Fundamental Bullish Commodities Story Still Intact
Here’s a note from Andy Lees of UBS which tells me that, despite the commodities tumble, the fundamental story supporting a bullish commodities trade remains intact.
Chinese coal prices are now only 13% off their highs as energy shortages build up again. Whilst crops are still not at their peaks, the overall crops and fibres index is 42% above its 2008 high as per the chart below. Economists say it doesn’t matter because it is just a transfer of wealth from the commodity consumers to the commodity producers, but of course that is nonsense if it is being driven by a genuine supply constraint as is indeed the case. It is a tax by Mother Nature rather than by another country or producer.
In 2007 and 2008 commodity prices were able to reach new highs because households were allowed to borrow to maintain consumption. That ability has largely been eroded. Whilst the household has built up his savings ratio, it has been insufficient to offset government borrowing. Taken together, the US household plus the Federal government has borrowed USD196.7bn over the last 3 months, second only to Q1 2009 and as you can see that borrowing requirement is getting worse. The savings ratio is also just an average so will not give a true picture of the squeeze in discretionary income that a lot of people are suffering.
Clearly, the run-up in commodity prices has a very large component of speculation to it. The rout last week helps us keep this in mind. But the fundamental story supporting commodities comes from growth in emerging markets. Many Chinese provincial governments are going flat out to make exceedingly high growth targets.
"Back in January the head of China’s NDRC called on the provinces to be more realistic in their growth targets. Only 5 or 6 of its 30 provinces are targeting annual economic growth of 8% or 9% with the rest all aiming for growth in excess of 10%, with some wanting to double economic output over the next 5 years (14.8% pa)."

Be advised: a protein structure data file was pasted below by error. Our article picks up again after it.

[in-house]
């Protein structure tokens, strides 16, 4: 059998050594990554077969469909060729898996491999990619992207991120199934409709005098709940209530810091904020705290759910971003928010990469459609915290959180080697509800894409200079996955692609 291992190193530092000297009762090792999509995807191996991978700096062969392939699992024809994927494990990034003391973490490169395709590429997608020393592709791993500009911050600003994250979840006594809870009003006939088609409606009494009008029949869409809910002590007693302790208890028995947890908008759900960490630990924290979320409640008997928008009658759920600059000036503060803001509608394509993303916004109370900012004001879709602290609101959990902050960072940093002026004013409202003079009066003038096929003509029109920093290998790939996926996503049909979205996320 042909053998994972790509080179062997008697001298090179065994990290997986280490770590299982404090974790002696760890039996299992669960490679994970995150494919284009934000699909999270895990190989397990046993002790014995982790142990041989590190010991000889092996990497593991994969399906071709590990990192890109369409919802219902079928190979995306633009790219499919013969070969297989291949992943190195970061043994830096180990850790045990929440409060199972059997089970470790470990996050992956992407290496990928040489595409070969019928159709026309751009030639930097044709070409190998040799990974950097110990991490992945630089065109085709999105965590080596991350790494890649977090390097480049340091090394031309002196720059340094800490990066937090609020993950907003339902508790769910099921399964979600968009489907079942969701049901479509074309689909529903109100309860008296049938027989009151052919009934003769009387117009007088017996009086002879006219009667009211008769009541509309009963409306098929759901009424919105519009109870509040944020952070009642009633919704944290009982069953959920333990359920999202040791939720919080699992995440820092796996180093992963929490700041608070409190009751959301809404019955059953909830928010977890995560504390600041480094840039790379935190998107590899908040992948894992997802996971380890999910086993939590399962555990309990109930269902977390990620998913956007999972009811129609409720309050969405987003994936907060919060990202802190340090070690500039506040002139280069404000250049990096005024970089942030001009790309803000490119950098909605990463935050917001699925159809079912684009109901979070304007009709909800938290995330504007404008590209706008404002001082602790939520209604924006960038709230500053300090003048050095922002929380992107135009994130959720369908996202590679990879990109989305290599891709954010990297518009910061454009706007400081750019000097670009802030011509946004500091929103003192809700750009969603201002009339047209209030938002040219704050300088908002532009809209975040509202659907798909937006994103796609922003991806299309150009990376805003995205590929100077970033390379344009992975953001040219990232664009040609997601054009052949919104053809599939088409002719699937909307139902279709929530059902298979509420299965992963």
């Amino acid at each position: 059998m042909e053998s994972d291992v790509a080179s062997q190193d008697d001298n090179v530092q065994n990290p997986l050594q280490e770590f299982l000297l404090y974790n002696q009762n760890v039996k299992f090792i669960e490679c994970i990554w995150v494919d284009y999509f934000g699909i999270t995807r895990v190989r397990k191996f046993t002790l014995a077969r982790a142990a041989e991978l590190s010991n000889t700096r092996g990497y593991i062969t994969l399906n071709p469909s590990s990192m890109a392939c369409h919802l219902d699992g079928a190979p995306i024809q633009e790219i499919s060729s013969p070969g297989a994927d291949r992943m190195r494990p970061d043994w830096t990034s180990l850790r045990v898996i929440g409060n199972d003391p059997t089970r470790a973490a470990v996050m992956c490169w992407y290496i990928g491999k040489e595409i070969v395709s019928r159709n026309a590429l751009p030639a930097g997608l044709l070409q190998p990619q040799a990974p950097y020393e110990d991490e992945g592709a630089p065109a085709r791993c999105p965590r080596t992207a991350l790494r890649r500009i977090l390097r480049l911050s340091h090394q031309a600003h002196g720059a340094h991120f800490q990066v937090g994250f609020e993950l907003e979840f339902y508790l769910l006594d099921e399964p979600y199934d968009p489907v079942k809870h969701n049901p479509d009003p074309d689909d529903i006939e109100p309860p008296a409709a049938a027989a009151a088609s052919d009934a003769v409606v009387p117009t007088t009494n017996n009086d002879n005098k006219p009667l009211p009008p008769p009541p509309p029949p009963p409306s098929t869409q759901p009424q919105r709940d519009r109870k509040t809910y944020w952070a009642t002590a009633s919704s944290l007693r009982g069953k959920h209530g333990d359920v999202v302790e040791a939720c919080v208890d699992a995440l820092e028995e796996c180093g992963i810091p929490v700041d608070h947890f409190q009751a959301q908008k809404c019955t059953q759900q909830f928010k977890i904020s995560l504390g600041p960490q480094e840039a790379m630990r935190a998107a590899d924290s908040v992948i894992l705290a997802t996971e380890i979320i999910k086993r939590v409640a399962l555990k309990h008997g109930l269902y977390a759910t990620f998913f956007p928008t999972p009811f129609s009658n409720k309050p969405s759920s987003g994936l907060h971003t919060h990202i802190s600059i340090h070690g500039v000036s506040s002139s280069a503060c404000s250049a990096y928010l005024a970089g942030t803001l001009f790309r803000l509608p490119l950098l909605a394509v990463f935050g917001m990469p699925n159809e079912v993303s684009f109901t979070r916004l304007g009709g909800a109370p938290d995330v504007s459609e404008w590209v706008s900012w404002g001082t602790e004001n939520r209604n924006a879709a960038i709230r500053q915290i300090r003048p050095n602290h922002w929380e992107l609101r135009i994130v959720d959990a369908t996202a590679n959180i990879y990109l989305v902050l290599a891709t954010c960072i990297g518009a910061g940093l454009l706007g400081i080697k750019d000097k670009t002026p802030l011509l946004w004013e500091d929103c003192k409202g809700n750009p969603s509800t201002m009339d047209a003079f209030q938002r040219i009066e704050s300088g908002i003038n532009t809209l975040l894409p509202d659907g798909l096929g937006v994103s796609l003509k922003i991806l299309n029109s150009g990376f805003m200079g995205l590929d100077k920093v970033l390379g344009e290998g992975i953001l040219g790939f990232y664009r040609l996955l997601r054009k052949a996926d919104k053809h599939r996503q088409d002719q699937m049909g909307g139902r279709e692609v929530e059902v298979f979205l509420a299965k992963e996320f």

-Andy Lees, 9 May 2011
China is resource constrained. I have talked about the coal problem and the hydro problem in particular. But the resource constraints go right across the commodities sector. We see the same problems in India as well. Yesterday Andy caught us up on this.
Last week India’s Power Ministry warned that a growing coal shortage threatens the power industry “with a cascading impact on the country’s growth story” according to The Hindu Business Line. Over the next 5 years 62.68GW of new power capacity will be added requiring an additional 313m tonnes of coal against the 100m tonnes of new production that Coal India is saying will come on stream. 42GW or 67% of the new capacity will be stranded, equivalent to 24.2% of present capacity.
India’s coal imports will have to rise by 213m tonnes in addition to the 250m to 550m tonnes of incremental Chinese coal imports over that period – (it has said it will increase imports to between 400m & 700m tonnes from the present 150m tonnes). Indian coal has a low calorific value and the power stations are being built accordingly, which means they are not suitable for higher quality imported coal which has a much higher thermal efficiency. Historically India has blended fuel to compensate, but there are limitations to blending the coal which would go up from around 10% of the mix to around 35%, significantly affecting the efficiency and the lifespan of the boilers etc. Based off the period 2005 through 2009 and using the BP world energy statistics, it would appear that India’s energy elasticity is about 77% so if the Power Ministry is right that 42GW of the new capacity is left stranded then it will lower India’s growth potential from about 10% pa over the next 5 years to about 3% pa.
Much of the fundamental story remains intact, therefore – especially given the low or negative real yields we see across the EM space, which supports credit growth. This accommodative policy is apparent in Turkey, Brazil and Chile, and China – right across the EM space. China may add fuel to the commodity rally. Elsewhere, EM policy-makers are finally starting to ‘get it’.
Nevertheless, it is in the developed economies where we have to look for signs of demand destruction. Unless we see greater personal income growth in the US and Europe, demand destruction is going to happen. Before the drop in the commodities sector last week the International Energy Agency was pointing to the possibility that demand destruction was already occurring.
QE is ending in June. So that won’t be a factor in inflation expectations. The ‘goldilocks’ scenario would be moderating commodity prices, followed by moderating global growth, followed by an increase in growth as inflation expectations come down.
We will have to see where commodity prices go. But clearly, the Obama Administration, now in re-election mode, has a particular incentive to get regulators and exchanges to crack down on speculation in the sector by raising margin requirements. The fundamentals for the developed economies are weak. Austerity is pulling down demand right across Western Europe and I expect the same in the US.
So, you have strong growth in emerging markets offset by weaker growth in the developed economies. Who wins this battle? For now, EM is winning and that is bullish for commodities over the near-term.